How many trunked books (if any) did you have before you were agented?

One. I snagged my agent with my second manuscript, and we sold my third manuscript. 

Have you ever quit on an ms, and how did you know it was time?

Oh, girl. I have thrown out so much work! It’s depressing and horrible and evil but it has to be done. There were times where the story wasn’t working, or I found myself not excited about writing it — a sure sign no one is going to be excited about reading it . I just trashed a project a couple of months ago because my agent and I weren’t feeling it. It didn’t have that spark. They say kill your darlings but sometimes you have to murder them in the bloodiest way possible. 

Who is your agent and how did you get that "Yes!" out of them? 

I took a class on writing through Mediabistro. The instructor was an editor at Harper Collins and really liked my manuscript. Her friend was an agent and she told him about my ms. That agent ended up being Michael Stearns. He happened to be at SCBWI NYC conference the year I was attending so I introduced myself and he told me to send it to him. Michael liked the manuscript, but was too busy to take on new clients (he’d just started Upstart Crow Literary right around that time). So he passed it on to his partner at Upstart Crow, Danielle Chiotti and she loved it.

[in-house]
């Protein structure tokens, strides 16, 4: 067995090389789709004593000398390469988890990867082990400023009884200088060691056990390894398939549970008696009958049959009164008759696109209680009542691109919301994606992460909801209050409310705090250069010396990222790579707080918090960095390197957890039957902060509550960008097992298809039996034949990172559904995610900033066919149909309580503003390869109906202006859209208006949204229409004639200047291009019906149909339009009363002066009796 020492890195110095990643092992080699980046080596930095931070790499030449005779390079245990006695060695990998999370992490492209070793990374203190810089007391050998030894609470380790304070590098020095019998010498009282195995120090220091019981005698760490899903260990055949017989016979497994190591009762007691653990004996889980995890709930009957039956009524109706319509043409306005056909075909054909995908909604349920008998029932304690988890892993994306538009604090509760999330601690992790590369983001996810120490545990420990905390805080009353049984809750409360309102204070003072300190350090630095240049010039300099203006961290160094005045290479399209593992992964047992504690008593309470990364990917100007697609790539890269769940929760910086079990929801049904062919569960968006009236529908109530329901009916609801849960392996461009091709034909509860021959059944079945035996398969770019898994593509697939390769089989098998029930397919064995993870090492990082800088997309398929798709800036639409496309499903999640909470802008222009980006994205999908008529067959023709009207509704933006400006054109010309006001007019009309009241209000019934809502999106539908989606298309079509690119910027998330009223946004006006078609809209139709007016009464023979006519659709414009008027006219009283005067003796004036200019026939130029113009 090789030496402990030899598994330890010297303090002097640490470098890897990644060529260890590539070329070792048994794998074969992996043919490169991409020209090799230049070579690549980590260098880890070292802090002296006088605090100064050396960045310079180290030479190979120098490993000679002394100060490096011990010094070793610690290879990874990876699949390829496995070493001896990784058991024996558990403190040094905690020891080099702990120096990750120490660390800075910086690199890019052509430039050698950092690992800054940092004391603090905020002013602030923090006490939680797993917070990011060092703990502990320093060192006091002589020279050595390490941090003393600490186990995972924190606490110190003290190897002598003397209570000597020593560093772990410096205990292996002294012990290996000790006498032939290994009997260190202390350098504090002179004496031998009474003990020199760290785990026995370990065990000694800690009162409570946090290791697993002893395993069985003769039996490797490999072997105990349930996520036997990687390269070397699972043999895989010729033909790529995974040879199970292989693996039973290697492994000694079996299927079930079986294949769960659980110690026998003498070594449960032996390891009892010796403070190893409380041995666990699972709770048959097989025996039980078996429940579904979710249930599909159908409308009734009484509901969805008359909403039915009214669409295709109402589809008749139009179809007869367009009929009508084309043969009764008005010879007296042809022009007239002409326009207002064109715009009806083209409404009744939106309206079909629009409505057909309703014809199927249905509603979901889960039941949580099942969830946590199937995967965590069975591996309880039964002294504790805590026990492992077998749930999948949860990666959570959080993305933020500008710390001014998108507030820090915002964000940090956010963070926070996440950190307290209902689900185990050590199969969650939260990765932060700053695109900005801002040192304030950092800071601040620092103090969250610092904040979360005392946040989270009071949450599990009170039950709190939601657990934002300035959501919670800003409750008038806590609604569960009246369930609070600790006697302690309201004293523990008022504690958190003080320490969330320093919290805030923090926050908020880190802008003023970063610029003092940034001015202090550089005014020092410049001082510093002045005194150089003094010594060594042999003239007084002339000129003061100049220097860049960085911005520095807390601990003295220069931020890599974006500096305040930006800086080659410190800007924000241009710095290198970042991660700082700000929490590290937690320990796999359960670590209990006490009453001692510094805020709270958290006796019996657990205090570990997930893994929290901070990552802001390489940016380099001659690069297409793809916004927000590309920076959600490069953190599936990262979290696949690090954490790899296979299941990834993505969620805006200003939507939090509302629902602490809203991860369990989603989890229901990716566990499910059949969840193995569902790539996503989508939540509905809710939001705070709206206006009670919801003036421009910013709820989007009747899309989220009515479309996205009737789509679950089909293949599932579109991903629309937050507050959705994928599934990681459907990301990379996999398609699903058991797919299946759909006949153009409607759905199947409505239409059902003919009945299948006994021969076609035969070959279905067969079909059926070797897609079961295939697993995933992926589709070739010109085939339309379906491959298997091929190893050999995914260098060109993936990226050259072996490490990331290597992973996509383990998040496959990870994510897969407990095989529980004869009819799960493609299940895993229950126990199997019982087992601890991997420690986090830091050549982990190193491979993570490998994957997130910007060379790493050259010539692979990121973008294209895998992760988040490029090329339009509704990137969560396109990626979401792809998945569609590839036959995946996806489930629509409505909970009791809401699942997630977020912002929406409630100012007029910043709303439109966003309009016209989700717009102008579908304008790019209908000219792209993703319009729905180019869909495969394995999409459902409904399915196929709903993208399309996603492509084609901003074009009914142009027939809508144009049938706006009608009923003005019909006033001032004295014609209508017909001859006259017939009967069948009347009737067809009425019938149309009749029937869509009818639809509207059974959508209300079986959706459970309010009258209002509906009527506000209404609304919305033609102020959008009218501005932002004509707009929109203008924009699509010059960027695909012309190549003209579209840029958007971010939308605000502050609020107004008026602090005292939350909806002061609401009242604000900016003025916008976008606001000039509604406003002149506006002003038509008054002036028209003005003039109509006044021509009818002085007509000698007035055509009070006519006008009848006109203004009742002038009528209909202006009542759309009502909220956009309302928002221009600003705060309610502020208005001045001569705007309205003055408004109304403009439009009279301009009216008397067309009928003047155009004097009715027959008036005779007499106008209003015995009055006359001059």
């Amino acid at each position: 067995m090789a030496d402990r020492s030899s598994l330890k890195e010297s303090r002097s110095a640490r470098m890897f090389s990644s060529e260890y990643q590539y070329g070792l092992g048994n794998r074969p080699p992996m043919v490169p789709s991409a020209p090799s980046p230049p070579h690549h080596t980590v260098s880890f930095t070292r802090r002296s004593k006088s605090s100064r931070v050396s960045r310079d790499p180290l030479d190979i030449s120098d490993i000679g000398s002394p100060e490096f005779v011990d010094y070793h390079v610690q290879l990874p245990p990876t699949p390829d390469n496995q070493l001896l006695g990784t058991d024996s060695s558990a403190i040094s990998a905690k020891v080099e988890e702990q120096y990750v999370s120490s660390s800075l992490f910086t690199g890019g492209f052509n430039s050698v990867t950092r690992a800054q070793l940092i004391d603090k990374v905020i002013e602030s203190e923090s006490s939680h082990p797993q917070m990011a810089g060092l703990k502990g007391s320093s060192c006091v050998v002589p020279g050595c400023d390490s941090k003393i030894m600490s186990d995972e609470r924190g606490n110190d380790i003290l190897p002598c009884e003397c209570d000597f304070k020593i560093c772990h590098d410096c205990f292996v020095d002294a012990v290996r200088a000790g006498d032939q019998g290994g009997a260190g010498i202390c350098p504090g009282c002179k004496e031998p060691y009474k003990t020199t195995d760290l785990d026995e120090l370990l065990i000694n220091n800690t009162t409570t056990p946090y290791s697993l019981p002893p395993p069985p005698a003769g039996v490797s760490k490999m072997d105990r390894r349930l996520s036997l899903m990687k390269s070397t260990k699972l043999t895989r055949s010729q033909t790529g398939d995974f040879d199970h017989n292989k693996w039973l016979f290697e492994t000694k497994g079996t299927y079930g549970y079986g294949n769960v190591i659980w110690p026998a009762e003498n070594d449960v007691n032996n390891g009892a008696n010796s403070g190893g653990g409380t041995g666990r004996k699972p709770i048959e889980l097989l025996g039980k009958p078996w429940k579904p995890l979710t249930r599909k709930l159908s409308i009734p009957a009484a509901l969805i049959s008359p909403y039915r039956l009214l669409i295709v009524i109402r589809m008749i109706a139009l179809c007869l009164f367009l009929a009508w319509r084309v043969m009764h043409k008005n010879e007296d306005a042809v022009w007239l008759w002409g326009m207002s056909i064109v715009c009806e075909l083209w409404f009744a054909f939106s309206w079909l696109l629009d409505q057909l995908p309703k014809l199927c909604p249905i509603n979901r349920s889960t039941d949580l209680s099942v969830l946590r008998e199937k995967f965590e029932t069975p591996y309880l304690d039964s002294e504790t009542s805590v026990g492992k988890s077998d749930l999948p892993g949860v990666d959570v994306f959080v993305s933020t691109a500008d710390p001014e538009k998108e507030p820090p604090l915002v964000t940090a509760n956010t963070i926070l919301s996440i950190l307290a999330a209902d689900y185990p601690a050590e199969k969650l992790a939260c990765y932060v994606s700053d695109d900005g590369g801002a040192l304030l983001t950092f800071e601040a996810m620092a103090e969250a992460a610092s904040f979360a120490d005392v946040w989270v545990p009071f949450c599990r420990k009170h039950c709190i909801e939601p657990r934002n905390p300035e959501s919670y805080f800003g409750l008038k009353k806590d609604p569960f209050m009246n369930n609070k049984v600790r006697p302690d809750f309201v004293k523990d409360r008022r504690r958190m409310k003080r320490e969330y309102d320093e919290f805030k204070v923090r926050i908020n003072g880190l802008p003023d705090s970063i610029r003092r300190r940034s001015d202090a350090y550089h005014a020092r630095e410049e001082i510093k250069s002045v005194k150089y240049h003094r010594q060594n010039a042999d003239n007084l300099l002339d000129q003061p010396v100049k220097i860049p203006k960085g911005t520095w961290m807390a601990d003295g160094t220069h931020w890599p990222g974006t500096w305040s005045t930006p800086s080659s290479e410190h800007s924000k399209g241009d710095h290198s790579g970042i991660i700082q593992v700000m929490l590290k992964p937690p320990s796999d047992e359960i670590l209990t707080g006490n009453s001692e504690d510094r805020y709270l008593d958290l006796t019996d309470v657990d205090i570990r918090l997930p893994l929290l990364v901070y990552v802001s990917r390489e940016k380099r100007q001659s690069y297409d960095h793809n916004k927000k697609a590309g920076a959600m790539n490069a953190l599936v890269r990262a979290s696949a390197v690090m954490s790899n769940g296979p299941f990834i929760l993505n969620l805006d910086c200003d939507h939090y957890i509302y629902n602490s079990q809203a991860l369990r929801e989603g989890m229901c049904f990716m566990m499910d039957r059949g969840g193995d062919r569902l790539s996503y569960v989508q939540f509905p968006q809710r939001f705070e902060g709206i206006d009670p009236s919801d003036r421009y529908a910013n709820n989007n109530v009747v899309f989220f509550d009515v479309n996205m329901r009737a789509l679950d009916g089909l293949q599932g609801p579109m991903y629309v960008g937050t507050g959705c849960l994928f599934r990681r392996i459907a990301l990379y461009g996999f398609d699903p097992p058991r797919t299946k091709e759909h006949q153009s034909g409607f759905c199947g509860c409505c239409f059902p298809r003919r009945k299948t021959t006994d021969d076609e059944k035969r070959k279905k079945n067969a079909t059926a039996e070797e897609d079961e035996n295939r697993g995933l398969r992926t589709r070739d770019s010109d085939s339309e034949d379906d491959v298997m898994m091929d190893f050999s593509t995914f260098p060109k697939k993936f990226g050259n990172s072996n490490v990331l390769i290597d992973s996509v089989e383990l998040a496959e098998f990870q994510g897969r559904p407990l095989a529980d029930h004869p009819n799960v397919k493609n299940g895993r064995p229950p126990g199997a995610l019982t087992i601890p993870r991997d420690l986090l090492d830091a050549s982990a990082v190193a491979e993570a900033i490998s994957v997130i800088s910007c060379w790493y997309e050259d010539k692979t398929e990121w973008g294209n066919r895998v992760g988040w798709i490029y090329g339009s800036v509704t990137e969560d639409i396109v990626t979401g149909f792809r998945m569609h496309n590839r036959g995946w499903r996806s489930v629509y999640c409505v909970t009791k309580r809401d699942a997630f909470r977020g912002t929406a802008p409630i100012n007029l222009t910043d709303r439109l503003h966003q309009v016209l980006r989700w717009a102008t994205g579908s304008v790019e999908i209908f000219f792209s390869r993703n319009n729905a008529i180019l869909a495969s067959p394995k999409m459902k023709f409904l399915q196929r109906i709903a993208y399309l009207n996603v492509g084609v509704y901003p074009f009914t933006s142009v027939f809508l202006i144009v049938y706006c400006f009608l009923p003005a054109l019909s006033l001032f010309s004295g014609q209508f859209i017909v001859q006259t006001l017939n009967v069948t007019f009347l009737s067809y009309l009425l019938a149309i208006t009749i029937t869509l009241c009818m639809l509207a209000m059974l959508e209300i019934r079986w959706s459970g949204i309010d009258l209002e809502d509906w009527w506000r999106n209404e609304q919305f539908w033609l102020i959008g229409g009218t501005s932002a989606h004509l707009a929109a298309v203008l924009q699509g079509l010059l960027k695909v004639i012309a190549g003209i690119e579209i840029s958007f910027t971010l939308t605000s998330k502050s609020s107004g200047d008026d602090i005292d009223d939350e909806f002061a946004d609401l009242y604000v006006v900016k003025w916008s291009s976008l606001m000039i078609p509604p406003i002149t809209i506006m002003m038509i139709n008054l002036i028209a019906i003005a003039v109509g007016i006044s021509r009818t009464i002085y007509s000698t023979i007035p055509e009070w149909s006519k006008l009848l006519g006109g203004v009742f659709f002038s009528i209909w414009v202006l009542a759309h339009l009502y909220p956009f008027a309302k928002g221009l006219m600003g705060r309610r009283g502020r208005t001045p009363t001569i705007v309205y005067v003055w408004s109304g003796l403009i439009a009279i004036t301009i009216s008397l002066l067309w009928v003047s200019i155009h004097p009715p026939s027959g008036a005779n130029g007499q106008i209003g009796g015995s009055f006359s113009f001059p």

How long did you query before landing your agent? 

I actually did query while I was waiting for Danielle to decide if she wanted to rep me. I queried a lot. And I got a lot of interest, but once they read the manuscript, they eventually said no. It sucked because I was sure if they said no, Danielle would, too. 

I didn’t figure out why I kept getting rejections until I had my first talk with Danielle. The manuscript wasn’t ready! It was big and bloated and over-written. But Danielle was an editor before she became an agent and she saw its potential. She worked with me to really get it into shape before submission. 

Any advice to aspiring writers out there on conquering query hell?

Make sure your manuscript is ready. Like, really make sure. Have people read it, give feedback - workshop it if you can! 

And once you send it out to agents, do what I did. Drink.